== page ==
I never expected to be here, I always knew this journey was improbable. I’ve never been on a journey that wasn’t. I am running in this race because of what Dr. King called “the fierce urgency of now.” Because I believe that there’s such a thing as being too late. And that hour is almost upon us.
I don’t want to wake up four years from now and find out that millions of Americans still lack health care because we couldn’t take on the insurance industry.
I don’t want to see that the oceans have risen a few more inches. The planet has reached a point of no return because we couldn’t find a way to stop buying oil from dictators.
I don’t want to see more American lives put at risk because no one had the judgment or the courage to stand up against a misguided war before we sent our troops in to fight.
I don’t want to see homeless veterans on the streets. I don’t want to send another generation of American children to failing schools. I don’t want that future for my daughters. I don’t want that future for your sons. I do not want that future for America.
I’m in this race for the same reason that I fought for jobs for the jobless and hope for the hopeless on the streets of Chicago; for the same reason I fought for justice and equality as a civil rights lawyer; for the same reason that I fought for Illinois families for over a decade.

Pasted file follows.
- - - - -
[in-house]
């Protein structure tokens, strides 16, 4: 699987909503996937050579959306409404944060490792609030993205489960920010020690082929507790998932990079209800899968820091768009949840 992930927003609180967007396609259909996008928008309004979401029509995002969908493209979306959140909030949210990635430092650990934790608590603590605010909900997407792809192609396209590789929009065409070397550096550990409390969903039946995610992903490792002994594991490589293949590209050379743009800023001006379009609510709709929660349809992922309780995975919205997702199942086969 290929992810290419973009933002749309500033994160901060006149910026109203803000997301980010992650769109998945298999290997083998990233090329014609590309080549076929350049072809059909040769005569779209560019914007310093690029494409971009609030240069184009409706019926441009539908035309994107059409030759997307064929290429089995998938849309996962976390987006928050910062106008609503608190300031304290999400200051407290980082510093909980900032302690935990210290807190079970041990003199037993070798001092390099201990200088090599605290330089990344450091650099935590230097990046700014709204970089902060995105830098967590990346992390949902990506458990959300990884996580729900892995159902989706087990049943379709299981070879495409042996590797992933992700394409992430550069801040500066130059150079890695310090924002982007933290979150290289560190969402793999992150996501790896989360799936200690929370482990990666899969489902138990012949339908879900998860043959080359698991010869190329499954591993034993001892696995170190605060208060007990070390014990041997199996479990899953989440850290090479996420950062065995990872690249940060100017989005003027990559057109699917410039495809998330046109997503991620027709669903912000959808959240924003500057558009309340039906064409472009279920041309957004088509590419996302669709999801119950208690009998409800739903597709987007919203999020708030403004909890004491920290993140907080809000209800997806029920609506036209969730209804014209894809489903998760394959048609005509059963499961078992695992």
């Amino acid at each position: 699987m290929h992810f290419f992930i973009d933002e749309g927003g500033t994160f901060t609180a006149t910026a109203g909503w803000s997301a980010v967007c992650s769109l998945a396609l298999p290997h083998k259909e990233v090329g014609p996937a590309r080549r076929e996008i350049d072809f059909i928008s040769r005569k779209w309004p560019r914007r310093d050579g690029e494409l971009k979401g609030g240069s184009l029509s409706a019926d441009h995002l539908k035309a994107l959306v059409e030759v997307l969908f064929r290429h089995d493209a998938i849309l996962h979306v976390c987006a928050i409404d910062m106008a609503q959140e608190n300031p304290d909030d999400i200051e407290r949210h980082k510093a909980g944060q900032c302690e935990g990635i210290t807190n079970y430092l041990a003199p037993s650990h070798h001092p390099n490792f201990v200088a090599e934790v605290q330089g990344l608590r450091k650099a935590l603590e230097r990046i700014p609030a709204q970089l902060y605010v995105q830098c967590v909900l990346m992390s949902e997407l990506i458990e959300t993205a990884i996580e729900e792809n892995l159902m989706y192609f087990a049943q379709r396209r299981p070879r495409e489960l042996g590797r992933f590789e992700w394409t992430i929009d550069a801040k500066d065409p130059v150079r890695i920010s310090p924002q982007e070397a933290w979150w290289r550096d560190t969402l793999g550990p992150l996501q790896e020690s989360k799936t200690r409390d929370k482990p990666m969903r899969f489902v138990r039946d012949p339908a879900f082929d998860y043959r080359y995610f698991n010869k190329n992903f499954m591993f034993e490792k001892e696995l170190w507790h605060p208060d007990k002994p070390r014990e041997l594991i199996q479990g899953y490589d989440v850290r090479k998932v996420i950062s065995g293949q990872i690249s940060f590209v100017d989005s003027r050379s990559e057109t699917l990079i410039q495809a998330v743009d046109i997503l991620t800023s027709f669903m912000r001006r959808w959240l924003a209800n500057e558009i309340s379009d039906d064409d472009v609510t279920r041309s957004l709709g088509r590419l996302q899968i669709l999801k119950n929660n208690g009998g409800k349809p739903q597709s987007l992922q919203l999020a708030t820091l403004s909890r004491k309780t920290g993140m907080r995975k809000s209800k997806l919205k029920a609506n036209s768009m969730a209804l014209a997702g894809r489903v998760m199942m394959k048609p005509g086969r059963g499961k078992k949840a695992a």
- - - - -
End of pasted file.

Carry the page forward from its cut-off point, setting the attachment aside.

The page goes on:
Because I will never forget that the only reason that I’m standing here today is because somebody, somewhere stood up for me when it was risky. Stood up when it was hard. Stood up when it wasn’t popular. And because that somebody stood up, a few more stood up. And then a few thousand stood up. And then a few million stood up. And standing up, with courage and clear purpose, they somehow managed to change the world.
That’s why I’m running, Iowa — to give our children and grandchildren the same chances somebody gave me.
That’s why I’m running, Democrats — to keep the American Dream alive for those who still hunger for opportunity, who still thirst for equality.
That’s why I’m asking you to stand with me, that’s why I’m asking you to caucus for me, that’s why I am asking you to stop settling for what the cynics say we have to accept.
In this election — in this moment — let us reach for what we know is possible. A nation healed. A world repaired. An America that believes again.
That is the Obama legacy … worthy of being preserved and expanded on.